Small-scale magnetic reconnection processes, in the form of nanoflares, have become increasingly hypothesized as important mechanisms for the heating of the solar atmosphere, for driving propagating disturbances along magnetic field lines in the Sun’s corona, and for instigating rapid jet-like bursts in the chromosphere. Unfortunately, the relatively weak signatures associated with nanoflares places them below the sensitivities of current observational instrumentation. Here, we employ Monte Carlo techniques to synthesize realistic nanoflare intensity time series from a dense grid of power-law indices and decay timescales. Employing statistical techniques, which examine the modeled intensity fluctuations with more than 107 discrete measurements, we show how it is possible to extract and quantify nanoflare characteristics throughout the solar atmosphere, even in the presence of significant photon noise. A comparison between the statistical parameters (derived through examination of the associated intensity fluctuation histograms) extracted from the Monte Carlo simulations and SDO/AIA 171 Å and 94 Å observations of active region NOAA 11366 reveals evidence for a flaring power-law index within the range of 1.82 ≤ α ≤ 1.90, combined with e-folding timescales of 385 ± 26 s and 262 ± 17 s for the SDO/AIA 171 Å and 94 Å channels, respectively. These results suggest that nanoflare activity is not the dominant heating source for the active region under investigation. This opens the door for future dedicated observational campaigns to not only unequivocally search for the presence of small-scale reconnection in solar and stellar environments, but also quantify key characteristics related to such nanoflare activity.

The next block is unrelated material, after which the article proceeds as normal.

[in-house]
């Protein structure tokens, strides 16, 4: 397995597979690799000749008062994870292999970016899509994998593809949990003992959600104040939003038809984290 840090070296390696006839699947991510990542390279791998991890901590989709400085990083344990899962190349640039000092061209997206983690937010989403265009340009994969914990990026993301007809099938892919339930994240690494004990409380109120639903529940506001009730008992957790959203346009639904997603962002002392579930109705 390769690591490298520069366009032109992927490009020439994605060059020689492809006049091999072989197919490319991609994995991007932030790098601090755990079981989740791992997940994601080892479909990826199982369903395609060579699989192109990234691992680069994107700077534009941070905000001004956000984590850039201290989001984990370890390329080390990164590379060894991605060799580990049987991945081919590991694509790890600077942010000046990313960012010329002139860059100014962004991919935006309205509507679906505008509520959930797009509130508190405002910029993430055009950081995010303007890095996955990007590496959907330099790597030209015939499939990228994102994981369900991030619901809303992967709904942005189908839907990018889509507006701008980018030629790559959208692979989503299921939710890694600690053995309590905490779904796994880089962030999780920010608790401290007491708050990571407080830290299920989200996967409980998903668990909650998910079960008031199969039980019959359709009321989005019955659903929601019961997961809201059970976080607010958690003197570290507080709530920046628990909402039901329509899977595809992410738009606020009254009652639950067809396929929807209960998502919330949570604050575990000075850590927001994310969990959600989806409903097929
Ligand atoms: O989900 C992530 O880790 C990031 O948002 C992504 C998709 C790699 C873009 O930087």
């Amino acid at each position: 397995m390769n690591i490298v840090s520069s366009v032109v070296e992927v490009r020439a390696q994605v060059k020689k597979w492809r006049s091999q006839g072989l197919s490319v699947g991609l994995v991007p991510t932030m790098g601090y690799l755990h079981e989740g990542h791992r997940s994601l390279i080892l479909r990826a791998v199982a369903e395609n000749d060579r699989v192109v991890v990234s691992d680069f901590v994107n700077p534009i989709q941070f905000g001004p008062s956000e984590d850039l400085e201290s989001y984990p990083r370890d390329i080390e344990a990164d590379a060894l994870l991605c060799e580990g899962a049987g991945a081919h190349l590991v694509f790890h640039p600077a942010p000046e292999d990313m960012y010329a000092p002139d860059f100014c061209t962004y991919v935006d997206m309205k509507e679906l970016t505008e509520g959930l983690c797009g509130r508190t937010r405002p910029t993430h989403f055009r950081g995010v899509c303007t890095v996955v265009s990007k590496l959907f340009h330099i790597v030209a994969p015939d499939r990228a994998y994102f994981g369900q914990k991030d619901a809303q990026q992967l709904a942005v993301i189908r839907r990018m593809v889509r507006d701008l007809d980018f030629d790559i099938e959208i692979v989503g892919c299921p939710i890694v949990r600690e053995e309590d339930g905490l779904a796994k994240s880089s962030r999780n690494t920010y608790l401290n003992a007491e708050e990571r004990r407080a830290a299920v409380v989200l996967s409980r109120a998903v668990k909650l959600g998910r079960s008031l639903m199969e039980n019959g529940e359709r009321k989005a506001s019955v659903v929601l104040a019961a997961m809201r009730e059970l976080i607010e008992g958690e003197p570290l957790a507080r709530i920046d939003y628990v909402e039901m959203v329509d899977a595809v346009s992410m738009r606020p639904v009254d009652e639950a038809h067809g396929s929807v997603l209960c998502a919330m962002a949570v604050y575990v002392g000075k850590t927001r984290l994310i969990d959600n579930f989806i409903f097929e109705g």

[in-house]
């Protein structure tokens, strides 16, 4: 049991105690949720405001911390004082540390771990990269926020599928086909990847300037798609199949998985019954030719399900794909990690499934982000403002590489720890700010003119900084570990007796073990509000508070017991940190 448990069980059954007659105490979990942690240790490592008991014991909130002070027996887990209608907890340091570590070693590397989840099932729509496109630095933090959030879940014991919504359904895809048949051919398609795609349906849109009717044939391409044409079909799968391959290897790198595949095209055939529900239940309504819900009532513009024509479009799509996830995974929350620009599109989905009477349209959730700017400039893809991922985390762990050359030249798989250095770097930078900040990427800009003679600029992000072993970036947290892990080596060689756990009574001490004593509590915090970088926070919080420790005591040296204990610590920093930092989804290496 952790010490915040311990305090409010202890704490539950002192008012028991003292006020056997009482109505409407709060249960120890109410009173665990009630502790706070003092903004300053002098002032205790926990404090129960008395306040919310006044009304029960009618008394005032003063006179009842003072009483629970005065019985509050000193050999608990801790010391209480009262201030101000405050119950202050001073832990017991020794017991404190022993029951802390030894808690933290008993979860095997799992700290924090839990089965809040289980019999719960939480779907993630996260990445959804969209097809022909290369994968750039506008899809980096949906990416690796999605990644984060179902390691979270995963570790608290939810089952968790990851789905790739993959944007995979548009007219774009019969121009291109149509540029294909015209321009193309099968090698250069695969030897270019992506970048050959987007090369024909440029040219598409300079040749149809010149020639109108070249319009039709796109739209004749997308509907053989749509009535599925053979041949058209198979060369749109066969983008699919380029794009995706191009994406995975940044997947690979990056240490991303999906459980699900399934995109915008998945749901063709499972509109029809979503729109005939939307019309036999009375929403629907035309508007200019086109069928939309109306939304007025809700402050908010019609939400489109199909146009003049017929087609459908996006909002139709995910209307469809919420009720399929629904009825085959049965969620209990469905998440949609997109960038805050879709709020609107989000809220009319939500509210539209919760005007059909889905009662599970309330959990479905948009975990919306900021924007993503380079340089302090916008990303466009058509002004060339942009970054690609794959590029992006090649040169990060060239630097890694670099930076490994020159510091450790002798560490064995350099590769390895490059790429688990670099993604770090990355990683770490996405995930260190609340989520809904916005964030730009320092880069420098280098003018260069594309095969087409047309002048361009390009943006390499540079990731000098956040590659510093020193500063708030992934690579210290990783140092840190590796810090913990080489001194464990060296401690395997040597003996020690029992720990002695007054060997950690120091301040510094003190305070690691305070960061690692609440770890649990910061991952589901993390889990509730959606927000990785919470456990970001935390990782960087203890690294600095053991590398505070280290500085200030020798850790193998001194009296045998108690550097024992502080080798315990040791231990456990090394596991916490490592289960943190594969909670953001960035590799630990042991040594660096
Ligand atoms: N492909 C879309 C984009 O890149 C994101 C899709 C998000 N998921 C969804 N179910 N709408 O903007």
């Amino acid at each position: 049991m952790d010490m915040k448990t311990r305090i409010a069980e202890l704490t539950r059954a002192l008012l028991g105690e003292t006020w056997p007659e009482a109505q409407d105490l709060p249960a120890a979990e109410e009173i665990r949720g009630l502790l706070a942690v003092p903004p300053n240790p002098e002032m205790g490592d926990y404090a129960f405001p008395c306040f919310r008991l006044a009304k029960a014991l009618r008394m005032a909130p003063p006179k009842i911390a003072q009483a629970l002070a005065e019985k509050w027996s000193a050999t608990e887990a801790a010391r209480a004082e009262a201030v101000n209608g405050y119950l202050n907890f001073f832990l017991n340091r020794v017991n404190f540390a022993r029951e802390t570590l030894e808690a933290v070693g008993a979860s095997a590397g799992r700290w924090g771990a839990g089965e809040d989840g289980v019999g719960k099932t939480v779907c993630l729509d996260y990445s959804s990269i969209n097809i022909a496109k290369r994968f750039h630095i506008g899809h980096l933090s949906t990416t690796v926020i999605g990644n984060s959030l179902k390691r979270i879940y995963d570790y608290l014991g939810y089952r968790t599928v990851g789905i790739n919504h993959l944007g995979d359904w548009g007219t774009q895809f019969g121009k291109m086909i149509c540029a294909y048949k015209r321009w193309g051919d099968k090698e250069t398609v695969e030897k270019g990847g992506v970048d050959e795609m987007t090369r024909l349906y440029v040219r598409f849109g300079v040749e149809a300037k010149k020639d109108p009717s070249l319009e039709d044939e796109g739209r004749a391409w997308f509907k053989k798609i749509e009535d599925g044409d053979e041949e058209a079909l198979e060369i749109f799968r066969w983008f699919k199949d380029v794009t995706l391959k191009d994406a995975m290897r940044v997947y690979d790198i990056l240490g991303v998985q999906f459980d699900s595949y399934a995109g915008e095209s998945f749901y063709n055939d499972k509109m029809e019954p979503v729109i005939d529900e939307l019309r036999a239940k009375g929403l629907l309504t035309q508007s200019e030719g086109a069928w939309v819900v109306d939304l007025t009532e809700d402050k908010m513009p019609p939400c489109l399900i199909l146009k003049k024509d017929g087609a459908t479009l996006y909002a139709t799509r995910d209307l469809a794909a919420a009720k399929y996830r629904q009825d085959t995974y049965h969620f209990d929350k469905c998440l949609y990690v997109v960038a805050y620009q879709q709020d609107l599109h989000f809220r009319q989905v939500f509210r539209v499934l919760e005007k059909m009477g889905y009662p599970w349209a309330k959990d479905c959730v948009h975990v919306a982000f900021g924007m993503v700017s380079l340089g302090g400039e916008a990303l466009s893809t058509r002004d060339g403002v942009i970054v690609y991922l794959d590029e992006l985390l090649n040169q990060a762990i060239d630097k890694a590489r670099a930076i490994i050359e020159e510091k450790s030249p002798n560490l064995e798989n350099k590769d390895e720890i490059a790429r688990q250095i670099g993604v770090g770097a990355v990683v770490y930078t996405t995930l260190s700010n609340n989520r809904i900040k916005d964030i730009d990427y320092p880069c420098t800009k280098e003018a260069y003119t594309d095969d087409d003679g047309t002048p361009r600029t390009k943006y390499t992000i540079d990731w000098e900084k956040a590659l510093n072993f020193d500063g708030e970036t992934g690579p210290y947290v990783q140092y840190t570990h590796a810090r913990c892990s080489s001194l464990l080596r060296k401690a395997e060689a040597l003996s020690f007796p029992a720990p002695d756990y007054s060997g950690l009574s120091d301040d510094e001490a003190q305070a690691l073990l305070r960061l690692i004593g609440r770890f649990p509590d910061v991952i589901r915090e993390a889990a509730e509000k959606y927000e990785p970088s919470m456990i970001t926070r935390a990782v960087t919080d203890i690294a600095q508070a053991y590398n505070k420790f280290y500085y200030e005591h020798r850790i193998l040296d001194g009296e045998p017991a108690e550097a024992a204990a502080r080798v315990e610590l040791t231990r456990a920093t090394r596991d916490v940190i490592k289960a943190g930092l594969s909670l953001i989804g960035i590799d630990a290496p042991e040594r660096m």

Queen's University Belfast, Belfast — Physics MSci September 2013 - June 2017

I attained a First class Honor in my degree. Studying physics has taught me how to work methodically, toward any goal, whether it be writing a lab report or studying for an exam. This methodical problem solving ability combined with rigorous discipline allowed me to excel in this degree, and those same skills transfer to other areas. Naturally, there was a strong development of my numeracy and IT skills. There was also a significant emphasis on ‘soft skills’ of presentation and collaboration, teaching me to how work cohesively within a team, under management and how to direct teams.

St Columb’s College, Derry/ Londonderry September 2006 - June 2013

GCSE - 5A*’s and 6A’s, including A* in English Language and Maths
A Level - Chemistry -A English Literature -A Maths -A Physics -A
I was awarded the John McDaid Memorial Prize in 2013, which is awarded each year to a student who has made an Outstanding Contribution to College Life.